(@ 2003-2018 Lynne Sprinsky Echols. This excerpt from Chapter One is used with the author’s permission and is the final segment in the series. The author describes in fascinating detail the three months that, along with her friend Meredith, she spent in intensive training with Herr Egon von Neindorff at his world-renowned riding school in Karlsruhe, Germany…in search of “a good seat”. Feature image by Johann Elias Ridinger, from “The New Riding School” titled The Pirouette.) Please see Part I here: https://www.kipmistral.com/a-good-seat-three-months-at-the-riding-institute-von-neindorff-by-lynne-sprinsky-echols-part-i-in-the-series/ and Part II here: https://www.kipmistral.com/a-good-seat-three-months-at-the-riding-institute-von-neindorff-by-lynne-sprinsky-echols-part-ii-in-the-series/. For a tribute to Melissa Simms, who is featured in this segment as heir to Herr Neindorff’s work and who passed away early this year, see https://www.kipmistral.com/tressa-boulden-linsley-in-tribute-to-melissa-simms-11-19-52-2-14-18/.
Wednesday, February 5, 2003
We met Melissa at 9:00 a.m. but the longe lesson on Monteaura had to be postponed briefly because the indoor had just been dragged. It was full of diesel fumes and settling tanbark particles, and neither Melissa nor Meredith could breathe! So we sat and chewed the fat for 15 minutes or so, and enticed Melissa into telling us some of the story of how she came to be at RvN for 23 years. I wish I’d had my tape recorder so I could get all the names straight, but in essence, the story is this: she was a young student of a older German man who was teaching in the Seattle area and who had known Herr vN before the war. This man recommended her highly to Herr vN, saying he had a student that he thought Herr vN might want to keep. She came over at age 16 as a working student. It was very rough back then, she said: things would start up at 5:30 a.m. and she had to clean 15 stalls and also groom horses and ride, and that often the days did not end until 11 or 12 p.m. After nine months of this she left, telling Herr vN that she needed to make some money, and after a short time he called her up and asked her to come back, saying he would give her a paying job. She stayed for 23 years, but left about a year ago to set up her own training practice in northern California. She still returns from time to time when Herr vN requests it.
“I come when I’m called,” she said.
We learned that it was she who trained the horses and their riders for the annual presentations or “Vorführungen” that the RvN has put on for years, but that last year’s performance was the last one. There is no one who is capable of doing it now, she said, so this will be the end of that tradition. When I asked her what would become of the school when Herr vN is gone, she said that it will go, too.”Is there no Keeper of the Flame?” I asked.
“Well, there was,” she replied, “but he doesn’t want it kept.” At which point she got up and started towards the door that separates the tack room portion where we were sitting from the part where the stalls are, which we took to mean that we should get going with the lesson.
As she was headed through the door, Meredith asked, “Would that [the Keeper of the Flame] have been you?”
“Well, a lot of people said that was the case,” replied Melissa.
We sensed that this is a sore topic… and probably Melissa doesn’t want to say anything impolitic to people she has, after all, just met and doesn’t know anything about. There’s probably a lot more to the story, though.
So… we went and got Monteaura back out of her stall and Meredith went first on the longe while I manned the video camera. I could see Melissa directing Meredith to take up the reins quite short, and to keep her hands low with her arms out in front of her somewhat, elbows not quite straight. I heard the word “pressure” several times, but had to wait for it to be my turn before I could put the whole picture together.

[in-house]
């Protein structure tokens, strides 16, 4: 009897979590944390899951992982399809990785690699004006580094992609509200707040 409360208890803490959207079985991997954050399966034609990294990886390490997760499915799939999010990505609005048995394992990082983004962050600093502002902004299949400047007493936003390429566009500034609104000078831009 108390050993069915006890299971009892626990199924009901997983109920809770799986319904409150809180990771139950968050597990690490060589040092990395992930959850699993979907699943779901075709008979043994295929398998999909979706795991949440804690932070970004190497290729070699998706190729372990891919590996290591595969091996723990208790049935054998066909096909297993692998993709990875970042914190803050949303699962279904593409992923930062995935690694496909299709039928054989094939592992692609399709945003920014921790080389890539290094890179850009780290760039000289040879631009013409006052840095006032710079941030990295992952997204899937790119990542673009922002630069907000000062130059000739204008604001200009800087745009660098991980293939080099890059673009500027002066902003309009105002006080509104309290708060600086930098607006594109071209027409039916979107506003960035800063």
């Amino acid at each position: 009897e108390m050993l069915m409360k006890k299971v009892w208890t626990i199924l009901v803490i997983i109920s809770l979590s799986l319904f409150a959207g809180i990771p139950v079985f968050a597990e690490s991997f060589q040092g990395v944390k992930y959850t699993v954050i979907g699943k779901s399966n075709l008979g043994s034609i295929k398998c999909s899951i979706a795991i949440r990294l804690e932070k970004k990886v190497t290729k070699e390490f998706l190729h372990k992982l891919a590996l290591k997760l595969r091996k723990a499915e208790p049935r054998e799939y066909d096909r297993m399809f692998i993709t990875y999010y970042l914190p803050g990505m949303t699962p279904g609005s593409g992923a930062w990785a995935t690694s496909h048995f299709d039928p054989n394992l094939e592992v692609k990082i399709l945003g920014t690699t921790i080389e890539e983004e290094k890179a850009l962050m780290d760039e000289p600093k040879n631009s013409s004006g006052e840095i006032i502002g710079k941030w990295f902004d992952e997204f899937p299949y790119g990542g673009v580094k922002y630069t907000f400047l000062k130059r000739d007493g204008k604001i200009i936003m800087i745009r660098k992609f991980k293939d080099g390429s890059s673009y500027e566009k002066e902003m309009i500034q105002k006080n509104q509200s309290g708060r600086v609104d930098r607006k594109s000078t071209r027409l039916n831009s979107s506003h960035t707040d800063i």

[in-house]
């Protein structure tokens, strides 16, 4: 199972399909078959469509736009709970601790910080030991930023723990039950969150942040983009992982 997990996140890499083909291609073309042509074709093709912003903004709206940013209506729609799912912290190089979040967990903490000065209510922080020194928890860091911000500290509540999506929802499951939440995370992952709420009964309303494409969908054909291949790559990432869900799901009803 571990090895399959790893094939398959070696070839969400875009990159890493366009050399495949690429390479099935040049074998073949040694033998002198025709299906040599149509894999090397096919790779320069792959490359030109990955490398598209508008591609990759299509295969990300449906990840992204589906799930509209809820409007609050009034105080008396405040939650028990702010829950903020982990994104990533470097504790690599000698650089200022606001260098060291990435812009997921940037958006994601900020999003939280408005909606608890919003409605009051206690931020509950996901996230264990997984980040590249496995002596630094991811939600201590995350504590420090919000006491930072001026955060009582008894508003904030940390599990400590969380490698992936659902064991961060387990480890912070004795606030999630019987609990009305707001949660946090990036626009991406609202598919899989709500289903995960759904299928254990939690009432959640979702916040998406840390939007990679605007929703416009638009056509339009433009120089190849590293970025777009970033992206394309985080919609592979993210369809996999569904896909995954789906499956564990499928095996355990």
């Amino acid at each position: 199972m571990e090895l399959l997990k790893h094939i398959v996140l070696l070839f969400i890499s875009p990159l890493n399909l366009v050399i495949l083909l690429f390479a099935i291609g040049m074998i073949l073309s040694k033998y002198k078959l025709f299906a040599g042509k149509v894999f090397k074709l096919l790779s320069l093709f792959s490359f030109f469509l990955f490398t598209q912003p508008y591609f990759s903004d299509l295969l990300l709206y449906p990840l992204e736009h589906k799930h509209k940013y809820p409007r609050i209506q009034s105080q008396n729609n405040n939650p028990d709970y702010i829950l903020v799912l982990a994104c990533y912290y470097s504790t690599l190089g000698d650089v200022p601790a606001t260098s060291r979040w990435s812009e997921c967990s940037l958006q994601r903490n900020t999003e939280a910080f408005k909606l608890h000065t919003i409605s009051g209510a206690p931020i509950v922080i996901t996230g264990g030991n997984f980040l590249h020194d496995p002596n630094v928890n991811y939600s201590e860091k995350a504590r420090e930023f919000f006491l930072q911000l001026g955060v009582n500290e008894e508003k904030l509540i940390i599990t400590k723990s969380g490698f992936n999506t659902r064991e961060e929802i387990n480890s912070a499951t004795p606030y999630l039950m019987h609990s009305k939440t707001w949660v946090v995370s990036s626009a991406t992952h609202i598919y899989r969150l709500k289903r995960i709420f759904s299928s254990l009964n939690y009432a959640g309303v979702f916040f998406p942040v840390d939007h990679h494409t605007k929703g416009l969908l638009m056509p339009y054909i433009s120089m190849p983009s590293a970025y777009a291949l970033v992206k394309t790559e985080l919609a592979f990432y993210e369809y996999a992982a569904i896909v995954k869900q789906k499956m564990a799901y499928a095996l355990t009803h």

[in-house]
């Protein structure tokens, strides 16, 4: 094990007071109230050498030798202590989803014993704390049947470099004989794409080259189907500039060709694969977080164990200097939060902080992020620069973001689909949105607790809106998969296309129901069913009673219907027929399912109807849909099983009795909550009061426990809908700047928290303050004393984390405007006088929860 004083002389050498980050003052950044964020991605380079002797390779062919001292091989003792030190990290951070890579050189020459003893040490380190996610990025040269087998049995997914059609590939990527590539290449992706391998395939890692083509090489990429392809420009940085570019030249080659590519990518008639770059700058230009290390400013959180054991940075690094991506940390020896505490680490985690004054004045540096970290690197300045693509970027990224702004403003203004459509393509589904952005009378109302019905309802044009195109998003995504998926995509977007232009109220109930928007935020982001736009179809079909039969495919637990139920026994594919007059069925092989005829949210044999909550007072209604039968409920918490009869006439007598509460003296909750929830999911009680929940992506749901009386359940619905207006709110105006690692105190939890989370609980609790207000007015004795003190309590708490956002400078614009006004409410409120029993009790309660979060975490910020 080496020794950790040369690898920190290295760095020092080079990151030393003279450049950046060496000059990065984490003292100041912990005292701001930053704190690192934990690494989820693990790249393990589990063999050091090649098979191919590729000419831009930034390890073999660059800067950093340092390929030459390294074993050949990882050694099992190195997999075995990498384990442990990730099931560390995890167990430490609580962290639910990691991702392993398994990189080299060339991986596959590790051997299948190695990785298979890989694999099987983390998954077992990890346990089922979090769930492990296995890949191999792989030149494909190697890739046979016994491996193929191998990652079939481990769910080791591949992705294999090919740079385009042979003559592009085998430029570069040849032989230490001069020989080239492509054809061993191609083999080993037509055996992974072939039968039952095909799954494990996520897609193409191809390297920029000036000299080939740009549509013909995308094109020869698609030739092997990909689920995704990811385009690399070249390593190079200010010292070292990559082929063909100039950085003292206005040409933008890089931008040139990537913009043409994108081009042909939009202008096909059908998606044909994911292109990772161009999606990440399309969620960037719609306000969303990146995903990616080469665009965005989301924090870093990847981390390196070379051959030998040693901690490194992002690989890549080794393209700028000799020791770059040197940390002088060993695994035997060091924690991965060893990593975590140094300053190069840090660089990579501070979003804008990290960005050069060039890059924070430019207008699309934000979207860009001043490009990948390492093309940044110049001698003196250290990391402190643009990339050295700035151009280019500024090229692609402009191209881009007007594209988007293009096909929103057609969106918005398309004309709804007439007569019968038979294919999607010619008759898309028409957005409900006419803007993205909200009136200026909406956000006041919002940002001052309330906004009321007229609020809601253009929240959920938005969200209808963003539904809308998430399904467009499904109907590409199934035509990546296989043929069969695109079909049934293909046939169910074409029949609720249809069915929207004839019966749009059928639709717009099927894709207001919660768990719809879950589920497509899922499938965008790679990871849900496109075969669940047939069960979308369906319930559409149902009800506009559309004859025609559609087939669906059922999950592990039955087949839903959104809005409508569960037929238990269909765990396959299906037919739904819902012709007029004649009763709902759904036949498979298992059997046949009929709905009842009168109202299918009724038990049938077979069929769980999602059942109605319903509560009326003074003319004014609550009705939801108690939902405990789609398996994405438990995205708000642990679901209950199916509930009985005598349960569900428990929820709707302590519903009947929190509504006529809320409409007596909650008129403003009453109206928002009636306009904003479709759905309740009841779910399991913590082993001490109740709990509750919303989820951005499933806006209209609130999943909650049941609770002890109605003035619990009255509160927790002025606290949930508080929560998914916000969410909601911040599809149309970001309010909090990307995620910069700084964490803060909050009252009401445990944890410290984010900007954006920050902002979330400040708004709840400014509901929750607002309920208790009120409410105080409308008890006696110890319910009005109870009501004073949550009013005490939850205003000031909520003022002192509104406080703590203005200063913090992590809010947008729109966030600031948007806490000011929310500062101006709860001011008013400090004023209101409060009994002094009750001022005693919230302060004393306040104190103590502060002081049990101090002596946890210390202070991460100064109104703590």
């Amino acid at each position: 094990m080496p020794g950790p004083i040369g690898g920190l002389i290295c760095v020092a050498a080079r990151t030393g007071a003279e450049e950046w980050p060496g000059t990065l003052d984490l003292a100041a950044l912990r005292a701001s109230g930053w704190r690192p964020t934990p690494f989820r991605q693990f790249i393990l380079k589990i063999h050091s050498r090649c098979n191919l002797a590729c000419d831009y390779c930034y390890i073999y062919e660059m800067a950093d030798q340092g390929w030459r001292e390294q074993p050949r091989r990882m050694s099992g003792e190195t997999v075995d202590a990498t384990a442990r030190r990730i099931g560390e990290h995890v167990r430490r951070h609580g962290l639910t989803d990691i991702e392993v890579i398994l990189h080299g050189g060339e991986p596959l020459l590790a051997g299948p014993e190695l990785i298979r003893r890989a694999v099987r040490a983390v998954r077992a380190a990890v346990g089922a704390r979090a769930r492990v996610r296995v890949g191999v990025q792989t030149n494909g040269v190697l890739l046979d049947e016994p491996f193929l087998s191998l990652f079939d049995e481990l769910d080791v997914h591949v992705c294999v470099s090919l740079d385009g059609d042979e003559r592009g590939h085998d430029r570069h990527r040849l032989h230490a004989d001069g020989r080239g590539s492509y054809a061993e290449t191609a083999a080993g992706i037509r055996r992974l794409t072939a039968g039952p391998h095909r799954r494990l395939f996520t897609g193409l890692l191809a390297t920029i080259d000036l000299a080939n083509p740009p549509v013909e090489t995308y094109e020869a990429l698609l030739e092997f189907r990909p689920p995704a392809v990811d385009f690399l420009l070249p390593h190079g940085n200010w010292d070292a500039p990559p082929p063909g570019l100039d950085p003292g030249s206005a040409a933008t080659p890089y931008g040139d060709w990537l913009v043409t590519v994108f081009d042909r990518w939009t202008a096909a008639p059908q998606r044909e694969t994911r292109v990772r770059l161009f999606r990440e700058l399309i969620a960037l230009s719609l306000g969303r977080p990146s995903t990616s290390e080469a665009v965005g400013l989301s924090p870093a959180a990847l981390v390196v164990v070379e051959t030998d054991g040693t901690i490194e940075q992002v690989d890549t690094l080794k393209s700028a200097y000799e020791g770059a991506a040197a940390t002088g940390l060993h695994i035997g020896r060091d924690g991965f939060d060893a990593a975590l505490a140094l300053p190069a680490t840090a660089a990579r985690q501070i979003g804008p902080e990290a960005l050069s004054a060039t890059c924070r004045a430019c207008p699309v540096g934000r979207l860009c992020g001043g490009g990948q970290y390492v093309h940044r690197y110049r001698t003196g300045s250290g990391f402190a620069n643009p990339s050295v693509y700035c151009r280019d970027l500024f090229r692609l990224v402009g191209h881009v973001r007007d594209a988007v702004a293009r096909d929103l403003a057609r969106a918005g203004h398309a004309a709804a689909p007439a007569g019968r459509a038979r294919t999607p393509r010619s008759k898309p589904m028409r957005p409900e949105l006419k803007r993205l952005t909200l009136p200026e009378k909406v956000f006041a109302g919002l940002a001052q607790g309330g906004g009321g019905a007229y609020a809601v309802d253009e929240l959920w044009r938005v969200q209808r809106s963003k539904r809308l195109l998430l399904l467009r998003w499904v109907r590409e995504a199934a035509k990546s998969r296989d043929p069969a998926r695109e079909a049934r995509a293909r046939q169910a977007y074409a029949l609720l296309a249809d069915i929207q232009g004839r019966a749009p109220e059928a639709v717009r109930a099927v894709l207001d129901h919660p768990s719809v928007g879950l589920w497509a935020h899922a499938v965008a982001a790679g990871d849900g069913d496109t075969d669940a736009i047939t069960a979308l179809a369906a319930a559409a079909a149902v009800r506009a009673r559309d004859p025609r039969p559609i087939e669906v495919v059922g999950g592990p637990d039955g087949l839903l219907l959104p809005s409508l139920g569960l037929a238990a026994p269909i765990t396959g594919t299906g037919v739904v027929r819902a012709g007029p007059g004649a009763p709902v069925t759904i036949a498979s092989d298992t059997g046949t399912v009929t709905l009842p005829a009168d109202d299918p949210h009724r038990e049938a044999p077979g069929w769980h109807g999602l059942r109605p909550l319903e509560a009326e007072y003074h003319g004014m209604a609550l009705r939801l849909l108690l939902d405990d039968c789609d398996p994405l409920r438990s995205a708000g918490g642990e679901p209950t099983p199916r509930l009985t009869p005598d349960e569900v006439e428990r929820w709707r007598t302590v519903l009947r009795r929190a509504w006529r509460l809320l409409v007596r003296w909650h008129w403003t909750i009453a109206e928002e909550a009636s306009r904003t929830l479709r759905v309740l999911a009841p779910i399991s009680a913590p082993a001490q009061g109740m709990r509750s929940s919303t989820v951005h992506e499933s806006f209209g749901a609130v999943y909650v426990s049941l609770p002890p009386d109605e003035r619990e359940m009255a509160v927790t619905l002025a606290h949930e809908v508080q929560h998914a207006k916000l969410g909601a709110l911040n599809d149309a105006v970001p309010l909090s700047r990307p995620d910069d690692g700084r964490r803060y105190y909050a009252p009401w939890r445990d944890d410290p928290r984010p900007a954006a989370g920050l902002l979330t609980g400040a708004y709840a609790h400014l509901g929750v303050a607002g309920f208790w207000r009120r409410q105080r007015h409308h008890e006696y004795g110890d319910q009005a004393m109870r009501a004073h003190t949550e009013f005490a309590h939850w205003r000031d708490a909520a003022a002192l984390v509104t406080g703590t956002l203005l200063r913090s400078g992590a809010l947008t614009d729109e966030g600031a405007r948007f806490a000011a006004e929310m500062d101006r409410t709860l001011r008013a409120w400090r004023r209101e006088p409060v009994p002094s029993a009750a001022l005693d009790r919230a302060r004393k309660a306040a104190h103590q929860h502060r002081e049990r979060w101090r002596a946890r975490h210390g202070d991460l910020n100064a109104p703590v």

After 30 minutes of mostly rising trot, Melissa brought Meredith and Monteaura to a halt and indicated that I should get on. Heretofore we’ve used different horses for each lesson, so I had to go get my helmet and gloves from the locker where I’d left them, thinking I would pick them up on the way to prepare the next horse. After retrieving them, I clambered aboard with the help of the mounting block and we began with a couple of minutes’ walk in the opposite direction from Meredith’s ride.
Just as she had done with Meredith, Melissa directed me to shorten the reins so that my arms were in front of my trunk with the hands parted on either side of the withers. There was still no one else in the ring so I took the occasion to ask her about this issue of arm carriage since it differs significantly from what I have been taught to do by Susan Terrall and Erik Herbermann. Melissa’s opinion is that perhaps Erik’s approach is something he does with his students to teach them not to pull, but she said that the arm should never be “anchored” at all, it should go with the horse. I am sure this is a matter of semantics because Erik’s technique is not stiff or locked in any way, but in the time available I couldn’t enter into a long discourse about it with Melissa.
Monteaura didn’t need a lot of urging to go forward, although once or twice she did break to a walk without my intending her to do so. I learned to feel her beginning to lose energy and give her a bit of a nudge with my calf to keep her going. The amount of weight in my hand, when doing things Melissa’s way, was more than I would really have liked in a fully schooled horse, but Monteaura was also not put very much together yet, so we focused on getting a good, consistent working trot tempo. After only a short time I managed to get her on the bit and keep her there most of the time. I must confess, however, that I could only tell that she had come above the bit by looking at her head and neck and not by feeling. I did learn that the amount of rein aid that was needed to get her back on the bit was pretty minimal: a squeeze-the-sponge of the reins and a bit more of a driving leg aid did the trick. And when she came above the bit, the deviation was not great. But of course, she was wearing side-reins the whole time… that appears to be de rigueur here at RvN, as all our longe horses have worn them, and they’re used for some of the riding sessions as well (witness Odin).